Keep physical playback equipment in good working order, with routine cleanings and maintenance. Cleaning is imperative before and after playing back the physical audio recordings and disks. Better yet, hire a reputable audio transfer company to make preservation quality files for long term storage and for digital streaming. Contact the Association for Recorded Sound Collections (ARSC) http://www.arsc-audio.org/index.php with queries about audio formats and playback equipment.
Summing it up
Audio recordings are just one of the obsolete technologies found in libraries, record centers and archives. These recordings come in a diverse range of formats and on numerous media. All are vulnerable to wear and tear from frequent play, poor storage conditions, and poorly maintained playback equipment. It is important to pair audio recordings with the appropriate playback equipment, while minimizing the frequency of use by transfer to a digital file.
Store like formats together and use the catalog to co-locate audio recordings with the collections. Retain and store any and all intellectual and information materials with the physical recordings when possible while utilizing subject headings and natural language tags to increase visibility of the fragile items.
Audio recordings have a rich heritage and contain the aural heritage of our many cultures. Skills for special librarians include attention to care, handling, and storage as well as providing stable environmental conditions that ensure the longevity of these priceless objects within our collections.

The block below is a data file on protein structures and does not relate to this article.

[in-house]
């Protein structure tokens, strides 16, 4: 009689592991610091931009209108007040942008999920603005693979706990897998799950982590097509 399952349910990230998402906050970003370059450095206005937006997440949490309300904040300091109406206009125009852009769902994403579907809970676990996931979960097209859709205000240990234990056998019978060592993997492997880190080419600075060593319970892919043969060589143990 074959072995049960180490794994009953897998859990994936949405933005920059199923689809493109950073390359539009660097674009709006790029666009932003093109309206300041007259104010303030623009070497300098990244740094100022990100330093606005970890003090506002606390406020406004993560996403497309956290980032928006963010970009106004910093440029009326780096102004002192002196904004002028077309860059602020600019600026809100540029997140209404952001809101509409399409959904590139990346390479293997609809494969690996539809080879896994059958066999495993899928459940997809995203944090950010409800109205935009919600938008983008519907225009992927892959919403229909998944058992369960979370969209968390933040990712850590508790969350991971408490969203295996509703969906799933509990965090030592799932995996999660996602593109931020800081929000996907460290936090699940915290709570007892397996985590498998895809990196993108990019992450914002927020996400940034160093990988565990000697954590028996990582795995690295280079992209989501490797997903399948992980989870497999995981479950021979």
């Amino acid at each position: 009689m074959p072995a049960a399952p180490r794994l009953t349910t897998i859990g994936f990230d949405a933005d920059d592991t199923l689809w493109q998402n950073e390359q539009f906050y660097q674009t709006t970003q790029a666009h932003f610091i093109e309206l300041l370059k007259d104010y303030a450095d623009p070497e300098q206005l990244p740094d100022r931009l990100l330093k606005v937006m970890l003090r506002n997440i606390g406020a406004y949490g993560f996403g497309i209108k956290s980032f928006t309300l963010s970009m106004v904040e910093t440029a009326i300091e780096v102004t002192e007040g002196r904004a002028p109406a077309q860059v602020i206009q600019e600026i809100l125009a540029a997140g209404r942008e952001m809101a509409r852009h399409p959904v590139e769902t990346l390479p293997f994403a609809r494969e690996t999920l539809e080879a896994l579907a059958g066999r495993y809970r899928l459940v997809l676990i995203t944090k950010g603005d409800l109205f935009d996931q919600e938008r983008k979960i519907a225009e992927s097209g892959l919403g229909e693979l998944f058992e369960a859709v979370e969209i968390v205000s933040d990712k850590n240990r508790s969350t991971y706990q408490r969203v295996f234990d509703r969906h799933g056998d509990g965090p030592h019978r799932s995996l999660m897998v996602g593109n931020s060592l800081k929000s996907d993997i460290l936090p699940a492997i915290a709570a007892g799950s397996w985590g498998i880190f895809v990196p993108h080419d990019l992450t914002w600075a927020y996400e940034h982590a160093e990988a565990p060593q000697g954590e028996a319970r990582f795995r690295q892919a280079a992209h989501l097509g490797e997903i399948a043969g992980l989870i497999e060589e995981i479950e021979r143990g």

DeGraff, Leonard. Edison and the Rise of Innovation. NY: Sterling Signature, 2013. EMI Archive Trust. “History of recorded music timeline.” https://www.emiarchivetrust.org/about/history-of-recording/
Library of Congress. National Recording Preservation. Tools & Resources “Timeline” History of Recorded Sound Plan.” https://www.loc.gov/programs/national-recording-preservation-plan/tools-and-resources/history/timeline/
Patton, Christopher Ann. “Preservation Re-Recording of Audio Recordings in Archives: Problems, Priorities, Technologies, and Recommendations.” American Archivist 61 (Spring 1998): 188-219.
“Sound Recording and Replication” Wikipedia [accessed 29 July 2019] https://en.wikipedia.org/wiki/Sound_recording_and_reproduction
My next post about “Obsolete Technologies” will focus on Moving Images.
Miriam B. Kahn, MLS, PhD provides education and consulting for libraries, archives, corporations, and individuals. See Miriam’s pieces for Lucidea covering library technology and skills for special librarians. Also check out SydneyEnterprise, and GeniePlus, Lucidea’s powerful integrated library systems.